- How to address the elements of command responsibility in future investigations and prosecutions before the ICC?
Such an analysis could only further strengthen the OTPs efforts to be “as trial-ready as possible from the earliest phases of the judicial proceedings”, especially to the extent that it addresses continuing challenges in current and future cases.
In particular, comparing the resources requested in the OTP’s 2019 Budget proposal with its 2015 Basic Size proposal, it appears that investigation teams continue to be underfunded. Furthermore, given that this decision demonstrates the need for precision in charging and proving modes of liability, this is also a key moment for the Office to reflect on how it makes those decisions. This reflection may include possibly its strategy on charging suspects with multiple alternative modes of liability.
Turning to the judicial decision-making in this case, which will be the main focus of our opinion pieces, there is clearly much to debate about the Appeals Chamber’s Judgment. However, in our view it is misleading to focus all scrutiny and criticism on the majority Judgment without recognizing other problems that have arisen in the case, which our analysis seeks to address.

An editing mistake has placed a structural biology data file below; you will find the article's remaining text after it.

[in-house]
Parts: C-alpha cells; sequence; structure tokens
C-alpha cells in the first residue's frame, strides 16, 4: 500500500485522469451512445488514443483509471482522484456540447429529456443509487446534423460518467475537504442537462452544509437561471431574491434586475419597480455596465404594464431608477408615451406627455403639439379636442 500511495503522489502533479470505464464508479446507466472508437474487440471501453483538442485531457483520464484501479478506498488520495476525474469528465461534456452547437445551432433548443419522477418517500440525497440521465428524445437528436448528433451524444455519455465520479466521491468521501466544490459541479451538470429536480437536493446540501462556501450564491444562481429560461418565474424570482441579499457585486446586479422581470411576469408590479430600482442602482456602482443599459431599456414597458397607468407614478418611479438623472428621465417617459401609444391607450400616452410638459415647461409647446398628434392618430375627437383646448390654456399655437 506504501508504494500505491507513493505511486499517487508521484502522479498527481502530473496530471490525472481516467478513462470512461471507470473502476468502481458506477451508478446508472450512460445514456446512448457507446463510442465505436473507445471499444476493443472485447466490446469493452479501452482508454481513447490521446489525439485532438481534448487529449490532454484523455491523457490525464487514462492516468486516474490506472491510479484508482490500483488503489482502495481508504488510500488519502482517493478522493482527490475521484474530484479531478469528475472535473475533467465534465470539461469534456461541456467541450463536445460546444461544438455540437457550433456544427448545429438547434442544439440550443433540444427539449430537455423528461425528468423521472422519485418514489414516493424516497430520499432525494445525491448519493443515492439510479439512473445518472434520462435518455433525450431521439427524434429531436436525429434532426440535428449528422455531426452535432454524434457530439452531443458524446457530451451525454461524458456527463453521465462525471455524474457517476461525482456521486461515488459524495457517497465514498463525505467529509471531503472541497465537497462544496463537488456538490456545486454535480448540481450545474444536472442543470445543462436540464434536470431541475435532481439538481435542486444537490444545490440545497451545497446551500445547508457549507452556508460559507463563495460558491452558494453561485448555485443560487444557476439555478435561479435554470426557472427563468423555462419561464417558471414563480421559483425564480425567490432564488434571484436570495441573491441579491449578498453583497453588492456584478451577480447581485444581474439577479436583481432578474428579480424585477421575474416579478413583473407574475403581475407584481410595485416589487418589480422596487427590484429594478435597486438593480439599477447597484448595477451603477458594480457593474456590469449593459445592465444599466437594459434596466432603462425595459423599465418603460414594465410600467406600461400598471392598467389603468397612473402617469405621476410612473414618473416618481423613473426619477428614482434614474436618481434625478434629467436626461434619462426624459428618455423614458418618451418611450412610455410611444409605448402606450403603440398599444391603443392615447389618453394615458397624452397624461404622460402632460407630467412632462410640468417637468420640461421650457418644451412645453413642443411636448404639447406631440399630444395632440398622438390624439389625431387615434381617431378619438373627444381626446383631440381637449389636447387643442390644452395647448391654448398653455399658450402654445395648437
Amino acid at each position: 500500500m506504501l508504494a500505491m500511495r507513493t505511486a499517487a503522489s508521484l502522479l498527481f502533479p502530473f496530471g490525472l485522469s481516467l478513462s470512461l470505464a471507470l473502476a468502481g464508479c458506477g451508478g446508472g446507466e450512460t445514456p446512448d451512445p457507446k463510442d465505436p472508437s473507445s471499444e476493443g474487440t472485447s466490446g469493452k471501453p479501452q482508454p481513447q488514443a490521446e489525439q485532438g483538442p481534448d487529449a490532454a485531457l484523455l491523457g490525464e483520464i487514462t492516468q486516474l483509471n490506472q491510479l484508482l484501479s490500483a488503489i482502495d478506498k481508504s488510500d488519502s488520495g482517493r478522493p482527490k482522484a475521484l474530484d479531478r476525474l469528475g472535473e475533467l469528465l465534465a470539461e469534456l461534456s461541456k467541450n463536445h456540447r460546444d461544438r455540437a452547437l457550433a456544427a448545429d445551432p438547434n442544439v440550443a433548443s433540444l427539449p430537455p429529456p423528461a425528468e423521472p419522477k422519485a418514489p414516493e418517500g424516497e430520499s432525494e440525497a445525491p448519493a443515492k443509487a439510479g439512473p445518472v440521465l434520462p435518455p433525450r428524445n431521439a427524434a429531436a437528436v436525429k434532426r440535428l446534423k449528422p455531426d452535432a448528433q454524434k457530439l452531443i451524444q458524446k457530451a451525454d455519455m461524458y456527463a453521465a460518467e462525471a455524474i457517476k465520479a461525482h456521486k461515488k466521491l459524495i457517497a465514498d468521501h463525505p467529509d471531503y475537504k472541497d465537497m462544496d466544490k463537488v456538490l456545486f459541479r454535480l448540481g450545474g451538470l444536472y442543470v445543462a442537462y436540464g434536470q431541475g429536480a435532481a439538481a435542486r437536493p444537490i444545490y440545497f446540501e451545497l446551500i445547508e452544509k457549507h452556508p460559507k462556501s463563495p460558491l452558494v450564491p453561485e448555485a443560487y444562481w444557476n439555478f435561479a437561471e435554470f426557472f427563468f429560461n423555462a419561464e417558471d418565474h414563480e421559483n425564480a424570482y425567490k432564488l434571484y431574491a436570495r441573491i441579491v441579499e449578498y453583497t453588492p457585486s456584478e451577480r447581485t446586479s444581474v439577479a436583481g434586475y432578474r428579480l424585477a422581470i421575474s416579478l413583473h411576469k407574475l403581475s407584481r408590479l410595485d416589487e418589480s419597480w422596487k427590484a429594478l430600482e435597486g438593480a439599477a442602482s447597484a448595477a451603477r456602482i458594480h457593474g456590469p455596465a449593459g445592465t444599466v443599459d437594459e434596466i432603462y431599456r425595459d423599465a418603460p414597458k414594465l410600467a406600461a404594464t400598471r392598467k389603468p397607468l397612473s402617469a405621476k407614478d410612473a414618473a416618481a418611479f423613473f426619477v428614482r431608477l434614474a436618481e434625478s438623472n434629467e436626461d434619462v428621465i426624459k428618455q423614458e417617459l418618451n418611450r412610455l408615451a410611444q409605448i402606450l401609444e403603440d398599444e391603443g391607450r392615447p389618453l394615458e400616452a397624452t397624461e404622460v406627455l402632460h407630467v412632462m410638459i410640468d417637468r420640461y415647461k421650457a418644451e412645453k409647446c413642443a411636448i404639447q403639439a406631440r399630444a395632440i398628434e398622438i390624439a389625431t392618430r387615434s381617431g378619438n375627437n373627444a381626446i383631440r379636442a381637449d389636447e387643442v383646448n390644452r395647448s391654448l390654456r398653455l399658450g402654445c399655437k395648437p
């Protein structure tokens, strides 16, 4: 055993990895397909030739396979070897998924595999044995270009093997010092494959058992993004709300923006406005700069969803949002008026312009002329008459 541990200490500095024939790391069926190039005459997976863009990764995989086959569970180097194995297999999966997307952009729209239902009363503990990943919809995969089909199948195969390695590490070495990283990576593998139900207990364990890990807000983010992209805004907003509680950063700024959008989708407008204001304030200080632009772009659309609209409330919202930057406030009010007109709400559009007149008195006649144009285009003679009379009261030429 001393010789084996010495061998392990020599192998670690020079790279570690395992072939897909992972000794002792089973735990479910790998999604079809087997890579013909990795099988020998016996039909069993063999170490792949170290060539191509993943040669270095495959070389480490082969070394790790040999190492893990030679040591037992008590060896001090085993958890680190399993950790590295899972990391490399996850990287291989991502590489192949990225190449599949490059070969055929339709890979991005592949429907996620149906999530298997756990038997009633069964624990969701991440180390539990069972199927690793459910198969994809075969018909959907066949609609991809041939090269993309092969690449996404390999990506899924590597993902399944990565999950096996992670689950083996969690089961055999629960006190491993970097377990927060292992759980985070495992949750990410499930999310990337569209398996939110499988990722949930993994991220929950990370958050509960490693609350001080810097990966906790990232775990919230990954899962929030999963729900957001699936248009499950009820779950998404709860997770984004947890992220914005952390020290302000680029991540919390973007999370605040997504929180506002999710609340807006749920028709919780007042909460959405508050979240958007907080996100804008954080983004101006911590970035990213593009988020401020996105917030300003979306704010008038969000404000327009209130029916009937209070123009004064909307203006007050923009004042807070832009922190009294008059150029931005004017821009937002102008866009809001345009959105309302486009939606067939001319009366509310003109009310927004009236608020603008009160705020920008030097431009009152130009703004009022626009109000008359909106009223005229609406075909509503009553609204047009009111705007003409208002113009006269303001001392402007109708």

The fact that 16 years into the work of the ICC, the role and the requirements of the pre-trial process is still not settled in practice is disappointing, but hardly the fault of the majority in this case. As we will explain in our next post, the Appeals Chamber was legally correct and consistent with existing case law in its conclusion on the scope of the conviction vis-à-vis the charges. After all, the Statute mandates that accused persons must be informed “promptly and in detail of the nature, cause and content” of the charges against them. The OTP has protested that the Appeals Chamber’s approach would make it difficult to prosecute future cases. However, the very nature of genocide, crimes against humanity and war crimes and the contexts in which these crimes are committed means that most cases will be complex and challenging, especially when it involves commanders that were not involved in directly perpetrating crimes or ordering others to commit them. The focus should therefore now be on ensuring that the right of the accused to be informed of the charges is fully respected in current and future cases and that the OTP adapts its strategies and investigation practices accordingly.